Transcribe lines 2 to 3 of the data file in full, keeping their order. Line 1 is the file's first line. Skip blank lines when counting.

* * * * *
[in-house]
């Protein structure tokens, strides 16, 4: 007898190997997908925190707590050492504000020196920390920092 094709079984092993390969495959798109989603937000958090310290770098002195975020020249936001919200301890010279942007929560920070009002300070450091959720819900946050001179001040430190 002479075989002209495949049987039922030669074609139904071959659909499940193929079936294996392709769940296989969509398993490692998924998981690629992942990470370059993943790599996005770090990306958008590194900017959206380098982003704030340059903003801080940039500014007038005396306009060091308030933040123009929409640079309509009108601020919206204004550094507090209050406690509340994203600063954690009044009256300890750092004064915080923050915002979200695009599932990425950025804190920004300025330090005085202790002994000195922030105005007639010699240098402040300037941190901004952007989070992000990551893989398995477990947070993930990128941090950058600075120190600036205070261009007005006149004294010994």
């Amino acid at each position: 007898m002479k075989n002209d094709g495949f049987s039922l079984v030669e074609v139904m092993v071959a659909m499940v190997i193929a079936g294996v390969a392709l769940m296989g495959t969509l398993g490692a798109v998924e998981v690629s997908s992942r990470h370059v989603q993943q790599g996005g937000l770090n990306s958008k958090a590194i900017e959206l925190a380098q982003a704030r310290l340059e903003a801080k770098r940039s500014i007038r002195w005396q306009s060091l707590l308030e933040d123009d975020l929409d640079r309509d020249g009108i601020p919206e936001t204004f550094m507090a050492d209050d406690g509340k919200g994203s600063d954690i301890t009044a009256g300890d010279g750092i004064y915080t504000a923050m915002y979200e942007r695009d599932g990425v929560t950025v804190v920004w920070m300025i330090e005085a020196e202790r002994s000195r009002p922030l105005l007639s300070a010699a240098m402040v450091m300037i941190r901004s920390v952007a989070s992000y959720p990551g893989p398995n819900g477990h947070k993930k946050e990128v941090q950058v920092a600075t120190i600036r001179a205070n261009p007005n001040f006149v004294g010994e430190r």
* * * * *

């Protein structure tokens, strides 16, 4: 007898190997997908925190707590050492504000020196920390920092 094709079984092993390969495959798109989603937000958090310290770098002195975020020249936001919200301890010279942007929560920070009002300070450091959720819900946050001179001040430190 002479075989002209495949049987039922030669074609139904071959659909499940193929079936294996392709769940296989969509398993490692998924998981690629992942990470370059993943790599996005770090990306958008590194900017959206380098982003704030340059903003801080940039500014007038005396306009060091308030933040123009929409640079309509009108601020919206204004550094507090209050406690509340994203600063954690009044009256300890750092004064915080923050915002979200695009599932990425950025804190920004300025330090005085202790002994000195922030105005007639010699240098402040300037941190901004952007989070992000990551893989398995477990947070993930990128941090950058600075120190600036205070261009007005006149004294010994």
């Amino acid at each position: 007898m002479k075989n002209d094709g495949f049987s039922l079984v030669e074609v139904m092993v071959a659909m499940v190997i193929a079936g294996v390969a392709l769940m296989g495959t969509l398993g490692a798109v998924e998981v690629s997908s992942r990470h370059v989603q993943q790599g996005g937000l770090n990306s958008k958090a590194i900017e959206l925190a380098q982003a704030r310290l340059e903003a801080k770098r940039s500014i007038r002195w005396q306009s060091l707590l308030e933040d123009d975020l929409d640079r309509d020249g009108i601020p919206e936001t204004f550094m507090a050492d209050d406690g509340k919200g994203s600063d954690i301890t009044a009256g300890d010279g750092i004064y915080t504000a923050m915002y979200e942007r695009d599932g990425v929560t950025v804190v920004w920070m300025i330090e005085a020196e202790r002994s000195r009002p922030l105005l007639s300070a010699a240098m402040v450091m300037i941190r901004s920390v952007a989070s992000y959720p990551g893989p398995n819900g477990h947070k993930k946050e990128v941090q950058v920092a600075t120190i600036r001179a205070n261009p007005n001040f006149v004294g010994e430190r």